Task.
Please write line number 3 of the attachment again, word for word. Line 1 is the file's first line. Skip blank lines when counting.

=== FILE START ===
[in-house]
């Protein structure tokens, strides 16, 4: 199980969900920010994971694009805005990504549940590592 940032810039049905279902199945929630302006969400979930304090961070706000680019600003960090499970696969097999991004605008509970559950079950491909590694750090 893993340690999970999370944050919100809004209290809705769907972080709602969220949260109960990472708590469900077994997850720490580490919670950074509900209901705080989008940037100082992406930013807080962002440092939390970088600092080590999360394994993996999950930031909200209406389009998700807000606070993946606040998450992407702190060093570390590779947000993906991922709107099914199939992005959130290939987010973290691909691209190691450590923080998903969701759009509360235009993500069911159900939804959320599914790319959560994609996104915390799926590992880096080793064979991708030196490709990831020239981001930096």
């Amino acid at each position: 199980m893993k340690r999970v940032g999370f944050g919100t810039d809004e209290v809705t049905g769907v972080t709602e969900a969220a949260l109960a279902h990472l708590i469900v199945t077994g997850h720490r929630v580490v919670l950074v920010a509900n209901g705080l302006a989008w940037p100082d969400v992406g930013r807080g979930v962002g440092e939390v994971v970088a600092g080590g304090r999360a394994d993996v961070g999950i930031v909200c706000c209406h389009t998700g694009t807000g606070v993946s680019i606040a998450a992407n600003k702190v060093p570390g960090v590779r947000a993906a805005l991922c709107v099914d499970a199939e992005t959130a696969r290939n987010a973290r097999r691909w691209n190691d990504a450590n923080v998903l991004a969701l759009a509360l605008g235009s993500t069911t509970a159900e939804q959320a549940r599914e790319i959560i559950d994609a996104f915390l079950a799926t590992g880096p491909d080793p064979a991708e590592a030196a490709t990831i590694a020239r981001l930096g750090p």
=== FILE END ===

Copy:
């Amino acid at each position: 199980m893993k340690r999970v940032g999370f944050g919100t810039d809004e209290v809705t049905g769907v972080t709602e969900a969220a949260l109960a279902h990472l708590i469900v199945t077994g997850h720490r929630v580490v919670l950074v920010a509900n209901g705080l302006a989008w940037p100082d969400v992406g930013r807080g979930v962002g440092e939390v994971v970088a600092g080590g304090r999360a394994d993996v961070g999950i930031v909200c706000c209406h389009t998700g694009t807000g606070v993946s680019i606040a998450a992407n600003k702190v060093p570390g960090v590779r947000a993906a805005l991922c709107v099914d499970a199939e992005t959130a696969r290939n987010a973290r097999r691909w691209n190691d990504a450590n923080v998903l991004a969701l759009a509360l605008g235009s993500t069911t509970a159900e939804q959320a549940r599914e790319i959560i559950d994609a996104f915390l079950a799926t590992g880096p491909d080793p064979a991708e590592a030196a490709t990831i590694a020239r981001l930096g750090p």